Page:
The Ledges of Extremes

(Edit and extra info added below.)

In the middle of the 70s, I nearly wore out a copy of Emerson Lake & Palmer’s Welcome Back My Friends to the Show That Never Ends, and was forever borrowing my brother’s copy of Brain Salad Surgery. In 1977, when ELP released their first new album in four years, Works Volume 1, I snapped that sucker up but quick.

In a decade full of them, Works was one of the great displays of rock ‘n’ roll hubris. The album first: a sprawling, self-indulgent double-disc set with a black cover bearing only the band’s name and logo and the title, and one side per band member. Keith Emerson provided a straight piano concerto that underwhelmed classical music aficionados as much as it underwhelmed me. Greg Lake provided a half-dozen vocals, some pretty solid, but most nearly swamped by orchestra arrangements. Carl Palmer was all over the place, from a Bach adaptation to a rock number with Joe Walsh on guitar. The fourth side was closest to standard ELP: an overlong “Fanfare for the Common Man” and “Pirates,” which is about pirates.

Hubris part 2: the Works tour. When it began in May 1977, the traveling entourage was made up of 130 people, including 75 musicians and singers—and it ran into trouble almost immediately. The union members among the musicians couldn’t be required to travel more than 250 miles per day or play more than three shows a week. The band was paying $150,000 a week in payroll on top of what it cost to travel, and the cost soon became prohibitive. It wasn’t long before orchestra members started getting pink-slipped, a few at a time. I don’t remember how many were in the orchestra by the time the tour hit Madison on June 9. It was the first rock concert I’d ever attended, and I would have been impressed by a half-dozen. As it turned out, the Madison show was one of the last with any orchestra at all. After an orchestra show in the Twin Cities on the 11th, shows in Des Moines and Terre Haute, Indiana, went on without the orchestra; a gig on the 18th in Evansville, Indiana, was the last orchestra show, apart from a three-night stand at Madison Square Garden in New York about three weeks later, and a late-August show in Montreal that was recorded for the Works Live album and a concert film.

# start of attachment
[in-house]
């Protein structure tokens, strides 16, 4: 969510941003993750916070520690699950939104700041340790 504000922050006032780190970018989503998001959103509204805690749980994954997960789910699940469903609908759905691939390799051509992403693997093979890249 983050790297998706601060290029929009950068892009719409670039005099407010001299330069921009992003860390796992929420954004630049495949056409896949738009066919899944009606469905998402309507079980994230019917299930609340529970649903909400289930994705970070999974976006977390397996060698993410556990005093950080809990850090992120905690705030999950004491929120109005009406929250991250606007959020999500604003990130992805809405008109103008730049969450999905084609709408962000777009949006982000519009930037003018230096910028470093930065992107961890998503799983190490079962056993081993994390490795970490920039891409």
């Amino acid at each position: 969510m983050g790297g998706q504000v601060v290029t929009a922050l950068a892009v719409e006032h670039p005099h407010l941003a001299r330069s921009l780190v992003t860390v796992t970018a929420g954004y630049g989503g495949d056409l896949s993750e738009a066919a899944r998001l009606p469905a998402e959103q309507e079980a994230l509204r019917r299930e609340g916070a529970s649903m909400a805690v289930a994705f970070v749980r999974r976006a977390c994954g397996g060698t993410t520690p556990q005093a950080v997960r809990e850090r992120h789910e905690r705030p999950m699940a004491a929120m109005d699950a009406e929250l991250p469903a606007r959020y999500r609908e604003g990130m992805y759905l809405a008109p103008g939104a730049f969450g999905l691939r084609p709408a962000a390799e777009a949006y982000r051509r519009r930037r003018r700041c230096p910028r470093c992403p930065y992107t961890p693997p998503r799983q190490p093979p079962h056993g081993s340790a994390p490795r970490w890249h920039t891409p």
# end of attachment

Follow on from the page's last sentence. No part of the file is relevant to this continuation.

(Morning-after update: In my library, I found a bootleg of the Des Moines show, and the orchestra is on it. My bad.)

If you lived in the Upper Midwest, there was no missing ELP that summer and fall. In June, they’d played both Chicago and Milwaukee (topping all-day outdoor festivals) the weekend before they played Madison, and they played Milwaukee as a trio in August. Thirty-six years ago this week, on November 8, 1977, they returned to the Dane County Coliseum in Madison, and I was there again. Tickets were a dollar more expensive this time—$8.50 instead of $7.50—and they had an opening act, singer/songwriter Shawn Phillips. But ELP themselves played for well over three hours, if I’m recalling correctly, and my friends and I were pretty happy with the experience.

Our generation does not necessarily put away childish things, but I put away Emerson Lake and Palmer when I got to college. It was sometime in the 90s before I dragged out those old albums and listened to them again. What I found was that the stuff I liked the best when I was 17—serious prog-rock like “Tarkus” and “Karn Evil 9”—had not worn well at all. But several shorter songs held up nicely for me—and remarkably, two of them are from Works. “Lend Your Love to Me Tonight” is either utterly ridiculous (“you will become my meteor / divine and universal whore”) or utterly fantastic. Either way, it’s the sort of thing only Greg Lake could pull off, and only with a big whompin’ orchestra behind him. Conversely, I’d like to hear “Closer to Believing” with a simpler arrangement (along the lines of “Watching Over You,” which appears on Works Volume 2, a collection of scraps, albeit very good scraps, released the same week they played Madison the second time), but the song is good enough to survive any attempt to drown it in orchestral pomp. It might be the single best thing ever under the ELP brand, even if Emerson and Palmer aren’t on it. It’s a song I can listen to several times in a row without wanting to hear something else, and there are precious few of those.